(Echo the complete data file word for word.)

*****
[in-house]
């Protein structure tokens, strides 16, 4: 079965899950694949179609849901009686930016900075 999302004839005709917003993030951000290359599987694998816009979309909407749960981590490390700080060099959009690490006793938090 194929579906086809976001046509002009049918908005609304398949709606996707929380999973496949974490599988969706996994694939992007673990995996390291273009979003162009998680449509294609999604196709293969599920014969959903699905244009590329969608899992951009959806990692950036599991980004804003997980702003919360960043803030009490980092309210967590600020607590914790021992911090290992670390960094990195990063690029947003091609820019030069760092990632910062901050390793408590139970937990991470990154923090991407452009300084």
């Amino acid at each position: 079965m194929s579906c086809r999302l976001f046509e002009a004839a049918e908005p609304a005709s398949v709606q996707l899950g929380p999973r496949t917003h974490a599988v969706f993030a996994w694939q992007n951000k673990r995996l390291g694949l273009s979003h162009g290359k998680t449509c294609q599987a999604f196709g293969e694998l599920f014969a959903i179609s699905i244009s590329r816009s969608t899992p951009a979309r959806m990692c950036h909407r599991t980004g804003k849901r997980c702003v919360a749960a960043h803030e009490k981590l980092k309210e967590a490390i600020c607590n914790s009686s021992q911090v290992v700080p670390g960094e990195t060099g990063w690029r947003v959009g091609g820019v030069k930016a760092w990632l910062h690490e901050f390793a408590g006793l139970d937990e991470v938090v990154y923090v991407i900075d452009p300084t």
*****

[in-house]
């Protein structure tokens, strides 16, 4: 079965899950694949179609849901009686930016900075 999302004839005709917003993030951000290359599987694998816009979309909407749960981590490390700080060099959009690490006793938090 194929579906086809976001046509002009049918908005609304398949709606996707929380999973496949974490599988969706996994694939992007673990995996390291273009979003162009998680449509294609999604196709293969599920014969959903699905244009590329969608899992951009959806990692950036599991980004804003997980702003919360960043803030009490980092309210967590600020607590914790021992911090290992670390960094990195990063690029947003091609820019030069760092990632910062901050390793408590139970937990991470990154923090991407452009300084």
């Amino acid at each position: 079965m194929s579906c086809r999302l976001f046509e002009a004839a049918e908005p609304a005709s398949v709606q996707l899950g929380p999973r496949t917003h974490a599988v969706f993030a996994w694939q992007n951000k673990r995996l390291g694949l273009s979003h162009g290359k998680t449509c294609q599987a999604f196709g293969e694998l599920f014969a959903i179609s699905i244009s590329r816009s969608t899992p951009a979309r959806m990692c950036h909407r599991t980004g804003k849901r997980c702003v919360a749960a960043h803030e009490k981590l980092k309210e967590a490390i600020c607590n914790s009686s021992q911090v290992v700080p670390g960094e990195t060099g990063w690029r947003v959009g091609g820019v030069k930016a760092w990632l910062h690490e901050f390793a408590g006793l139970d937990e991470v938090v990154y923090v991407i900075d452009p300084t």